Originally published in the Ipes Newsletter, June 2011.

Peter Niven, Chief Executive of Guernsey Finance, points to a series of positive factors at play which give rise to optimism for the future of the Island's funds industry.

The world was sent into shock by the global financial crisis and whilst Guernsey was not immune, the Island sheltered from its most severe effects. Guernsey's finance industry has proved extremely resolute and is rebounding well, led in no small part by the funds sector.

Indeed, the recently published www.FundDomiciles.com Stability Index 2011 shows that Guernsey was the highest placed jurisdiction to show the most improvement, with a move up from sixth place in 2010 to third this year. Luxembourg remains the most stable fund domicile, with Malta in second position. The FundDomiciles.Com rankings are based on a combination of macroeconomic and fiscal data, as well as fund flow statistics.

Latest figures show that the value of fund business in Guernsey reached a new record high of £263.6bn at the end of March 2011 – up 2.4% in the quarter and 33.6% year on year. This builds very positively on the exceptional increases during 2010 and by maintaining the upward trend the industry has now recorded seven consecutive quarters of growth.

In particular, Guernsey closed-ended funds continue to attract a lot of interest, especially from promoters in alternative and niche asset classes, such as aircraft, classic cars, dispute resolution and renewable energy.

The Island's private equity and venture capital sector has seen particularly strong growth to reach more than £70bn at the end of March 2011 and a survey published in Private Equity News earlier this year reported that 61% of CFOs chose Guernsey as their preferred destination for private equity outsourcing.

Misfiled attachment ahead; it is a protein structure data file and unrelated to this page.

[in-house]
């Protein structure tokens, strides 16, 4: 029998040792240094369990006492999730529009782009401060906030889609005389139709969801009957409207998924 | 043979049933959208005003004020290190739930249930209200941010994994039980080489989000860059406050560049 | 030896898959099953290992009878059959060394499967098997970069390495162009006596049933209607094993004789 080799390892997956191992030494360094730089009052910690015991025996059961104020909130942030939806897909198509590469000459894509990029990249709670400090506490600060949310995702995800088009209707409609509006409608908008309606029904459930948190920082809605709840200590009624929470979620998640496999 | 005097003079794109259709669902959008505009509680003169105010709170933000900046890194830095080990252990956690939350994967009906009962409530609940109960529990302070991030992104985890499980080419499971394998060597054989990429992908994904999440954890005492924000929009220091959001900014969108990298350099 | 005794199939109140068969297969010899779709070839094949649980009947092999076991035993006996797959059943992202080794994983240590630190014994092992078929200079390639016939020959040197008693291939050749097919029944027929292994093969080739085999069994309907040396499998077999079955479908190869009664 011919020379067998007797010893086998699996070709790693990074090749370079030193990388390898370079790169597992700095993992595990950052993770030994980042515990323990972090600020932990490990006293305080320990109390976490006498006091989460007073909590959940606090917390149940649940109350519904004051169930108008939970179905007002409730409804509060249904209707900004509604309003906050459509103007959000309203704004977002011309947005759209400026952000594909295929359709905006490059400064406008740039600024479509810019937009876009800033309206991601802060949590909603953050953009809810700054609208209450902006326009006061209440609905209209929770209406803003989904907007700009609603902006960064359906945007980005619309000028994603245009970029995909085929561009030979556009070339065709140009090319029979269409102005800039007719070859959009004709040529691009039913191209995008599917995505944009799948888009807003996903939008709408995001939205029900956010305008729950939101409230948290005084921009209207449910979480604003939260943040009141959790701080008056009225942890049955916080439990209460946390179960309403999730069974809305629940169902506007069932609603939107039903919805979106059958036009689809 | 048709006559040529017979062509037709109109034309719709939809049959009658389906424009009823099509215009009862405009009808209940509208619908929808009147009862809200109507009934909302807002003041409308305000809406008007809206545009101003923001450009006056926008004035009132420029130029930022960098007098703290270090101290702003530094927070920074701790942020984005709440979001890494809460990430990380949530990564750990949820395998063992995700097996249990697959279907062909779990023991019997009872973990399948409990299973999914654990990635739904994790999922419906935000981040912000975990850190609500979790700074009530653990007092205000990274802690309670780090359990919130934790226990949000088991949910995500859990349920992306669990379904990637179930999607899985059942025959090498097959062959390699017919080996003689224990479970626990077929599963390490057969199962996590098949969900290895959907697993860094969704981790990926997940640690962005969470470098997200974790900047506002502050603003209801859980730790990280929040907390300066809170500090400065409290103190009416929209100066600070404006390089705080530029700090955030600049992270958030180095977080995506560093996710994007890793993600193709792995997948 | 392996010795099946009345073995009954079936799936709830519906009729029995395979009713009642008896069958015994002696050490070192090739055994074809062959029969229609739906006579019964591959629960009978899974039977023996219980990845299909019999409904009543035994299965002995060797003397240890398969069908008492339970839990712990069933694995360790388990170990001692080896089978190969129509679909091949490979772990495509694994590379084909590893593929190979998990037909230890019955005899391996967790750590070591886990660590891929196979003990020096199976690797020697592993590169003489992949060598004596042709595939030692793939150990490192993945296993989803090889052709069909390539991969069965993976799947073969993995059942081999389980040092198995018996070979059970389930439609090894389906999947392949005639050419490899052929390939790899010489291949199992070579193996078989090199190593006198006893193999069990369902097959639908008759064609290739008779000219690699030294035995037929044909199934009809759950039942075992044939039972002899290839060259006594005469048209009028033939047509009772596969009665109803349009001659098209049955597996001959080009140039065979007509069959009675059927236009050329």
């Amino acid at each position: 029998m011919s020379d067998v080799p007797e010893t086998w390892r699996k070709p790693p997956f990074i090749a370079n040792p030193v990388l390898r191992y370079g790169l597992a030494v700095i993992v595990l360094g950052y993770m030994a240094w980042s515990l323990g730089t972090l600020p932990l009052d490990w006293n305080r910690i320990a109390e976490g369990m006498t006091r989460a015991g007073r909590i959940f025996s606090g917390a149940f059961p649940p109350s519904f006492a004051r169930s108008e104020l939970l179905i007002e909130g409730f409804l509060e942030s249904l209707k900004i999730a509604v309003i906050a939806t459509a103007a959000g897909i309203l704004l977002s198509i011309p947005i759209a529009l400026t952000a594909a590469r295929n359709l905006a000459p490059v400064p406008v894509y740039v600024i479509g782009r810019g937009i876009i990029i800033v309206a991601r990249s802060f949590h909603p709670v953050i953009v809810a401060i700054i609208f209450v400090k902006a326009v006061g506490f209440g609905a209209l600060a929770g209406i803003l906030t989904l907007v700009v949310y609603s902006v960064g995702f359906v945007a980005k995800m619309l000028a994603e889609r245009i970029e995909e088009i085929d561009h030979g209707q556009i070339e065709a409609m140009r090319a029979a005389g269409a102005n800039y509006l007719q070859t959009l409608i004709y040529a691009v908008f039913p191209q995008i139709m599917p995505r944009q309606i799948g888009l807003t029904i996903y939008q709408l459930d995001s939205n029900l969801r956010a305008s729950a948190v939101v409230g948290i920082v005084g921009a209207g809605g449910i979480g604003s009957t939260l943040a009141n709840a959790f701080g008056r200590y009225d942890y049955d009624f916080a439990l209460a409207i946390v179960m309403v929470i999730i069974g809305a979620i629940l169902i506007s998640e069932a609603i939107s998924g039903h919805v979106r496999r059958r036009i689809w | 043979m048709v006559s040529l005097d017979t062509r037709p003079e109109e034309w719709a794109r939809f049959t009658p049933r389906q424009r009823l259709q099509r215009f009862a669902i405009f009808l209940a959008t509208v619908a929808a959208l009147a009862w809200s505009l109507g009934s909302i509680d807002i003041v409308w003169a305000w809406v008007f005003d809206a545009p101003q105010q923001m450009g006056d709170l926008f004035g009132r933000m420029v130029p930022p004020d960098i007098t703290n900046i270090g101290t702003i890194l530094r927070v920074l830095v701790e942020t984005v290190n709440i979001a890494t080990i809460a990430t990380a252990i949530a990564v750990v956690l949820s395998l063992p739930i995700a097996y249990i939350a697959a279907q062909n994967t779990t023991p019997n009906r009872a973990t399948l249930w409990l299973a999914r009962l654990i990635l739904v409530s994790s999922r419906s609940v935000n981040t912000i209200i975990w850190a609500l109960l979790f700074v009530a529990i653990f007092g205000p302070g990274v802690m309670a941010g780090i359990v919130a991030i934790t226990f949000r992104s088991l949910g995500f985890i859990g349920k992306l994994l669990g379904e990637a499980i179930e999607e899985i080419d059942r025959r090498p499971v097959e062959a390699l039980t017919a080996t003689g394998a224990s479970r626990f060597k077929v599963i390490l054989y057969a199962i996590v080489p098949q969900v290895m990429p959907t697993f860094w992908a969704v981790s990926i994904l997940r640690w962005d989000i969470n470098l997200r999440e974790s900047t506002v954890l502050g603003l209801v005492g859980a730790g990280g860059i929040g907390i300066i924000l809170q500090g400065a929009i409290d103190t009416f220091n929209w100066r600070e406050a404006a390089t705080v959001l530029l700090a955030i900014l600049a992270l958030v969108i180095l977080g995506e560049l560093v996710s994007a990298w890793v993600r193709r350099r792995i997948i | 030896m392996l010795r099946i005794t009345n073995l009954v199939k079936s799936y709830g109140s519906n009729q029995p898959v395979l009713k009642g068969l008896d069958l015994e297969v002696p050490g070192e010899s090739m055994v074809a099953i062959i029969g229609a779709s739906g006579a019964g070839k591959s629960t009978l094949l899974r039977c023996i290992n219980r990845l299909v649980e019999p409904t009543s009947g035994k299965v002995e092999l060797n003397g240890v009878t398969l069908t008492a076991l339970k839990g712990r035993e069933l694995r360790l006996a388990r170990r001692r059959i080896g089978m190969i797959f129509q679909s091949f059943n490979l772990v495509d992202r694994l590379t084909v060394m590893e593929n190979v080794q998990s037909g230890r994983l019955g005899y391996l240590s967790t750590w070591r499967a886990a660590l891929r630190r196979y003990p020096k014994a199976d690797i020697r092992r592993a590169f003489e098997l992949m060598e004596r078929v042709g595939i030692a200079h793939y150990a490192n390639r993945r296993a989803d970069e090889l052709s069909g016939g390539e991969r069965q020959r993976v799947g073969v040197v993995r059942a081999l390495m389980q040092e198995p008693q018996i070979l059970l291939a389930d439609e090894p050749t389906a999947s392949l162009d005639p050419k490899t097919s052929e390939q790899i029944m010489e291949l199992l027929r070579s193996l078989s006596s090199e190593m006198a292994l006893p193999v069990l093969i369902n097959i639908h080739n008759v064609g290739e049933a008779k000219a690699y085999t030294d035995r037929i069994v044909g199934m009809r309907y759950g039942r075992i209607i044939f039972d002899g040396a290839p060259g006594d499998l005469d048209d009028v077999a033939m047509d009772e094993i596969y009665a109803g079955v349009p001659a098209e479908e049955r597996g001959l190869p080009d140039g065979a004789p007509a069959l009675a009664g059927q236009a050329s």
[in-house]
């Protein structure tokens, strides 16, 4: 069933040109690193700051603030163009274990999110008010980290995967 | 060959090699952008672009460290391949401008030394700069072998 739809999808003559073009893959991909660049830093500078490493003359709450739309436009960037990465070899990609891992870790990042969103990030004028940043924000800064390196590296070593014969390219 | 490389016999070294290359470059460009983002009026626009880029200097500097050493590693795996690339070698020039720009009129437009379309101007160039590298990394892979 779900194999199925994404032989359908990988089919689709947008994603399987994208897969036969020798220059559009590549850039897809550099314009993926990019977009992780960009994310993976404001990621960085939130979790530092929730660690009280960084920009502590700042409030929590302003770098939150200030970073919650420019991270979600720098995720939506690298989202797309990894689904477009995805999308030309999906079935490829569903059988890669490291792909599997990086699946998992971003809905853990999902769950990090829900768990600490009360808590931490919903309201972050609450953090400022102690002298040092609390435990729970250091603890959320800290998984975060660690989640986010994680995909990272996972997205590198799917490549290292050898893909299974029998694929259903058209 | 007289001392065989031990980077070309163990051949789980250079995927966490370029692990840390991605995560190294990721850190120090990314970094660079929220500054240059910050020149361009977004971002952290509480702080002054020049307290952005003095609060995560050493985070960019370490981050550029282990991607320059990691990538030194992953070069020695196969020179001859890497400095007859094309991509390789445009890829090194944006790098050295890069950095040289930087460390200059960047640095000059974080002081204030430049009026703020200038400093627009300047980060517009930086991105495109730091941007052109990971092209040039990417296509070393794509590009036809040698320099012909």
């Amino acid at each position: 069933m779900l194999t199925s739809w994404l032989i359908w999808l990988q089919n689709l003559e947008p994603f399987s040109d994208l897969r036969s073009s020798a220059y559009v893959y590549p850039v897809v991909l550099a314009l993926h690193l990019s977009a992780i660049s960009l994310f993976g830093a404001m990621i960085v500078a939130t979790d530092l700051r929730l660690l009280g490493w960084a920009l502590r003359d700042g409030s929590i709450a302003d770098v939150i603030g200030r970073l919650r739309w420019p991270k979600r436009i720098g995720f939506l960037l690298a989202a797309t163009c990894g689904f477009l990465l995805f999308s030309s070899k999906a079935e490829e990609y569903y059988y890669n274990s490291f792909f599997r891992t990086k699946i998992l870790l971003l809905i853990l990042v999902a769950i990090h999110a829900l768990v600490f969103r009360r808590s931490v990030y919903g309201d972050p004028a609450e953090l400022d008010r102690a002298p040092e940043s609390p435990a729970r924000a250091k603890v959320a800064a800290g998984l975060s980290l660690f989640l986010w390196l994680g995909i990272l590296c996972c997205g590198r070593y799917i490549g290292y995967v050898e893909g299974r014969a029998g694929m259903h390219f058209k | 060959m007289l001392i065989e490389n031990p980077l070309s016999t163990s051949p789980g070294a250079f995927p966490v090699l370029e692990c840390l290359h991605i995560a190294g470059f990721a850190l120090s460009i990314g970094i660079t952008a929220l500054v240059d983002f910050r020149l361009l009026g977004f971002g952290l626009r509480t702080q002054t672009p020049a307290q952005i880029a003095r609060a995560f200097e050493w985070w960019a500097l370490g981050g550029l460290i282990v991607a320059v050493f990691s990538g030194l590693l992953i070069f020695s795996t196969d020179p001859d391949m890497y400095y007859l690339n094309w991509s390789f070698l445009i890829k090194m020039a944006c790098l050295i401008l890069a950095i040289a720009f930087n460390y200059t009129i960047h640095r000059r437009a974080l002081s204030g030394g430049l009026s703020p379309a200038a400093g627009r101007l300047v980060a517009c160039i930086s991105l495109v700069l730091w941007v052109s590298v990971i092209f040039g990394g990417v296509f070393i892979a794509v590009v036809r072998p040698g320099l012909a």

Guernsey's attractions lie in its depth of experience in private equity which locally has led to strong expertise and well established infrastructure. The Island offers modern corporate and partnership structures and a flexible regulatory process, including authorised and registered routes and a parallel 'fast track' QIF regime.

In addition, Guernsey vehicles can list on the local Channel Islands Stock Exchange (which recently admitted its 4,000th security), Euronext Amsterdam or the LSE. Data direct from the LSE to the end of December 2010, shows that there are more Guernsey-incorporated companies and securities listed on its markets than there are entities from any other competitor jurisdiction.

In addition, the Hong Kong Stock Exchange has just given the green light for Guernsey companies to list on the exchange. It builds on the fact that last year we signed a Memorandum of Understanding (MoU) with the Shanghai Financial Services Office and a Tax Information Exchange Agreement (TIEA) with the Chinese central government tax authorities. Hong Kong is well-recognised as an important gateway for inward and outward flows of capital to China and other financial centres in Asia. Guernsey is also beginning to explore opportunities in other 'emerging' markets, such as India and Russia.

However, the EU remains Guernsey's principal source of new business and that is why it was so important that the Island's authorities engaged in the discussions regarding the AIFM Directive. The framework agreement provides some certainty and also means Guernsey is well-placed going forward. There is still much work to do but there is confidence locally that the outcome will be positive for the future of Guernsey's funds industry.

The Island's position has been reinforced by the fact that earlier this year the IMF commended Guernsey's high standards of financial regulation and the OECD endorsed the Island's commitment to tax transparency and exchange of information.

There are still challenges ahead but the Guernsey authorities will take the necessary steps to ensure the ongoing success of the Island's funds sector. For example, the 'Zero-10' corporate tax regimes of the Crown Dependencies have come under scrutiny. However, while the Guernsey Government is undertaking a review of the Island's corporate tax regime, it has already made clear that any future system must retain the fund industry's exempt status. In addition, there will be no introduction of capital gains tax in Guernsey.

The Guernsey industry will keep its client base fully updated and indeed, the fact that more than 300 delegates attended the Guernsey Funds Forum in London this May shows how managers and advisers want to be up to speed with the latest news from the Island. That is why, in November, Guernsey Finance will be hosting a further seminar in London exploring new private equity-related developments, including a series of proposed amendments to Guernsey LP law and the introduction of the Guernsey LLP.

For more information about Guernsey's finance industry please visit www.guernseyfinance.com.

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